Tonight's the Night
It’s hard to know what to expect at tonight’s Laketran public hearing, the first of four regarding the agency’s fare increases and service cuts. Picket signs and protest or crickets?
It’s been two weeks since the agency announced a plethora of changes, including a $1 increase in Commuter Express rides, a bump from $6 to $13 for Dial-a-Ride, and the complete elimination of Saturday services. With that type of proposal on the table, in addition to more increases next year, complaints have piled. Will they be repeated tonight at the Perry Public Library?
You would think so. After all, some believe Laketran should have consoled voters before its board of trustees approved the “financial recovery plan,” while others have even alleged that it’s about greed instead of a dwindling economy. This story has more than 50 comments, many of them angry over the proposal that will hurt wallets and alter schedules.
That surely sounds like a recipe for dozens of furious riders showing up tonight to voice displeasure. But consider last year when Laketran announced a 50 cent increase for Commuter Express and a $2 rise for Dial-a-Ride. I could count on one hand the amount of people who attended the meeting I went to at the Willoughby Public Library.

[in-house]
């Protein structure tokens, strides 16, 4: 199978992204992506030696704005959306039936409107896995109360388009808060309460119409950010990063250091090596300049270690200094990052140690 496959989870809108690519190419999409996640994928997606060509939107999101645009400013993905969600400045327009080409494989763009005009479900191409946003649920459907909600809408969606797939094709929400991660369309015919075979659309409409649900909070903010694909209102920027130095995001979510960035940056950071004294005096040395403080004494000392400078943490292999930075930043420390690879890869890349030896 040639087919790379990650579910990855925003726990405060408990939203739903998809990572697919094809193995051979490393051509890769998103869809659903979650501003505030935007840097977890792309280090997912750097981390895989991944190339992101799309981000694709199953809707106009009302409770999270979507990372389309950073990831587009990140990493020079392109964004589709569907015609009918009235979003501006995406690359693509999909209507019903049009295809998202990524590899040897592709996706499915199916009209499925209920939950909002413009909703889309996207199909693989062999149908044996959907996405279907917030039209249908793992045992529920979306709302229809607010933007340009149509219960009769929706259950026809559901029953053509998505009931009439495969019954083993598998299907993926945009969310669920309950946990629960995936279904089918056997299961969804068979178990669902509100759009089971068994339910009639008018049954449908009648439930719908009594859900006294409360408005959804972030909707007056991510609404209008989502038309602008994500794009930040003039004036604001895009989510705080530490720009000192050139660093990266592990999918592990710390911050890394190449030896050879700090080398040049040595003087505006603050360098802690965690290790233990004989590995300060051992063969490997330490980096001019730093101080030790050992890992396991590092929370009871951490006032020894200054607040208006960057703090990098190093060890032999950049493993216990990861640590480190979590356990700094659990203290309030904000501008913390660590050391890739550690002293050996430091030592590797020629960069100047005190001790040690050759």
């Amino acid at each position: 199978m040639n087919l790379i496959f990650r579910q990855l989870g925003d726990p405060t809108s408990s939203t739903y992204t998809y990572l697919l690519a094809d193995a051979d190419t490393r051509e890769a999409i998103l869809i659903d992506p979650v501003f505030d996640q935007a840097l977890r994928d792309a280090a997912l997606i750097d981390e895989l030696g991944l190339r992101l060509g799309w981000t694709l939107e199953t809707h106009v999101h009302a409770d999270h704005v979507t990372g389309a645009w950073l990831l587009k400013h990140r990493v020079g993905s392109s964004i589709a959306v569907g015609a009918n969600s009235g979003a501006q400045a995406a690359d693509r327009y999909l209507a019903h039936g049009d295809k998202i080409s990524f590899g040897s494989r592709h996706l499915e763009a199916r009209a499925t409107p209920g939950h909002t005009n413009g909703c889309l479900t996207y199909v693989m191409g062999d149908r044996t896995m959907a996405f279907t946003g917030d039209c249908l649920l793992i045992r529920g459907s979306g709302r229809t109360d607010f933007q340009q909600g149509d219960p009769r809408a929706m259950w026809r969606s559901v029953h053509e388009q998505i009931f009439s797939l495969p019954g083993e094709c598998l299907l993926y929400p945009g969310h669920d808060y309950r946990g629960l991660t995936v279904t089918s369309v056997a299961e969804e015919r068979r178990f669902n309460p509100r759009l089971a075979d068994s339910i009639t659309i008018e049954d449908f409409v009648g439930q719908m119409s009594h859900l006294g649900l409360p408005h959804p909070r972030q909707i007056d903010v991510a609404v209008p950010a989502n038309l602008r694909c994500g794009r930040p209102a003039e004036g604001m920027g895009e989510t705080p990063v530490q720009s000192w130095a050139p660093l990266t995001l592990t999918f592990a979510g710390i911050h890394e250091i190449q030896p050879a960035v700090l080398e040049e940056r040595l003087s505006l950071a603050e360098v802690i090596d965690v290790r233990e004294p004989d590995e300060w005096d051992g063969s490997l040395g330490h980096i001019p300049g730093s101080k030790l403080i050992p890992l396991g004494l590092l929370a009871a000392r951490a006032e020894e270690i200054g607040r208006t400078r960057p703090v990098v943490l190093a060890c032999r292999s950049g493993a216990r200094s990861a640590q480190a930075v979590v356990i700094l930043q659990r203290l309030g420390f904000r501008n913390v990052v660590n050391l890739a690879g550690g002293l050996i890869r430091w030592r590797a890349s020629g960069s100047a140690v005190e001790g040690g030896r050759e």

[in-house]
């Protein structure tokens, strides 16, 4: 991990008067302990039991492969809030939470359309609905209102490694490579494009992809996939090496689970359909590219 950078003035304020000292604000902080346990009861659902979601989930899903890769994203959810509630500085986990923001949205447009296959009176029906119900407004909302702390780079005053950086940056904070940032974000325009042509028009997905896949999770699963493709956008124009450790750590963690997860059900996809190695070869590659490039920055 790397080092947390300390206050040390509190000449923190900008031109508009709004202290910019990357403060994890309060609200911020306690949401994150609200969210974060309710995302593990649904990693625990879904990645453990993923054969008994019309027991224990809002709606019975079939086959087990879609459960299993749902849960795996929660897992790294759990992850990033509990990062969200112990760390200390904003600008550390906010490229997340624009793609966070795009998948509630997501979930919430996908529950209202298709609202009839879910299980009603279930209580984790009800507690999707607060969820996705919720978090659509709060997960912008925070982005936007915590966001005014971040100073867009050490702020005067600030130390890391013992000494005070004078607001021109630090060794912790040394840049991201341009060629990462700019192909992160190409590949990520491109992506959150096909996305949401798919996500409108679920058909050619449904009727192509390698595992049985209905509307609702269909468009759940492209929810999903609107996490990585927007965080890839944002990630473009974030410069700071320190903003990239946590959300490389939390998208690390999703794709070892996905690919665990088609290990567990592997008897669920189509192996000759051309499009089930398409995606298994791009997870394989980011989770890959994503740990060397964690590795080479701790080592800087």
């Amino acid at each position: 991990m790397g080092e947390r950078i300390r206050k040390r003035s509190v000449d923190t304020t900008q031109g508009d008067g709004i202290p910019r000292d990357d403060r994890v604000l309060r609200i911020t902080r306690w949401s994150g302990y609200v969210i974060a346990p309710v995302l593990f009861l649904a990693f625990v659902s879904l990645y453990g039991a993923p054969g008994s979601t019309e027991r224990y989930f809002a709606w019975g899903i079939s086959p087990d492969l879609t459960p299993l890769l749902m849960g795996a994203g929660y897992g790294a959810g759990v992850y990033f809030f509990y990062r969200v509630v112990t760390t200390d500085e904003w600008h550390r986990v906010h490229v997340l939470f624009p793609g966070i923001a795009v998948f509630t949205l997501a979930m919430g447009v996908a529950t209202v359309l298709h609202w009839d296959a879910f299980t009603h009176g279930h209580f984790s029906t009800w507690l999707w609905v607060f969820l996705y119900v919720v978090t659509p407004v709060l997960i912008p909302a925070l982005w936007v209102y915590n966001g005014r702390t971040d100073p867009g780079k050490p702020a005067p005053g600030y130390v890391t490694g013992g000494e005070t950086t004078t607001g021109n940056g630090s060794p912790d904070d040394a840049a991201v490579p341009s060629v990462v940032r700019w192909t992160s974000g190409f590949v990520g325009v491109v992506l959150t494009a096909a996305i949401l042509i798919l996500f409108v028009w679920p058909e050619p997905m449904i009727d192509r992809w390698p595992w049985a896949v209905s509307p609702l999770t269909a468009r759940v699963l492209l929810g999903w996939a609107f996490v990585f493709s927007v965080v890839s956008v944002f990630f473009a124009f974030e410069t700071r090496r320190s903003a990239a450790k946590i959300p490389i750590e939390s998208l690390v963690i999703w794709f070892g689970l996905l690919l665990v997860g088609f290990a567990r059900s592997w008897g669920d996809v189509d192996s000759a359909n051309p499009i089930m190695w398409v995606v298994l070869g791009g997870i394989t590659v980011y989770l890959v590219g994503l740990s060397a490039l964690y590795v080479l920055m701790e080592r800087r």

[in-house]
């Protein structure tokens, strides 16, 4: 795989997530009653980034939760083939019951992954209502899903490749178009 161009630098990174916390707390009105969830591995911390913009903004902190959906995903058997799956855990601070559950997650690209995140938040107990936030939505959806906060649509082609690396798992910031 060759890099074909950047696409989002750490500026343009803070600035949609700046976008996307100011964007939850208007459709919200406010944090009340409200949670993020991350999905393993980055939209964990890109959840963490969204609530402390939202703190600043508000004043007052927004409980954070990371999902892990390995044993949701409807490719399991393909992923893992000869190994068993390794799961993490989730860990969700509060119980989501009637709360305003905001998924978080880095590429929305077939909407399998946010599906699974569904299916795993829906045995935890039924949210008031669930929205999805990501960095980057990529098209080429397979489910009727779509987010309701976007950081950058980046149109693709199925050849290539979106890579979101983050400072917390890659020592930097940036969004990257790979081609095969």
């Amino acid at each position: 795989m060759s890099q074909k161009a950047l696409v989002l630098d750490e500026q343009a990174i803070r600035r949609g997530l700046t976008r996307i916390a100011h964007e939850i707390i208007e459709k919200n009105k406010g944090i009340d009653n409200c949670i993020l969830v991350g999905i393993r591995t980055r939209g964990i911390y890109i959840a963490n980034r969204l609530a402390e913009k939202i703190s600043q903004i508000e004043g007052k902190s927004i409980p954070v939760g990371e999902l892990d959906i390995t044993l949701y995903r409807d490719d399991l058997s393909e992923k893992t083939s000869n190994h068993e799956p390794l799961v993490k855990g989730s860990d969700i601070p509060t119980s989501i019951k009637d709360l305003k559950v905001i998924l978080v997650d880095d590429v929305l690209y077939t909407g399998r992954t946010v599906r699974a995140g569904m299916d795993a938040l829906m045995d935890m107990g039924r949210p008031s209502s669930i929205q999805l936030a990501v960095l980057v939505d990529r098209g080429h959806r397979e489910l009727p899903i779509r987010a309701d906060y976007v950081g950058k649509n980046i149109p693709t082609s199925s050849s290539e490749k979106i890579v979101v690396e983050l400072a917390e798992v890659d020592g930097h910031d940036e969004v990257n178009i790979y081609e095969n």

I didn’t make it to the others, and transcripts revealed more attendees, but they in no way approached the number of calls, e-mails and story comments I viewed prior to the hearings. Simply put, if you’re angry, step up. Otherwise, what can you really say?
It’s true that Board President J. Terrell Dillard said deviation from the original proposal isn’t likely (the board will vote on it in May), but what will Laketran do if riders come out in record numbers? I really doubt they would disregard that and move on as planned. A compromise could be reached.
However, some won’t find out if they’re just content writing comments on News-Herald stories after the fact.
--Brandon C. Baker
Photo: Maribeth Joeright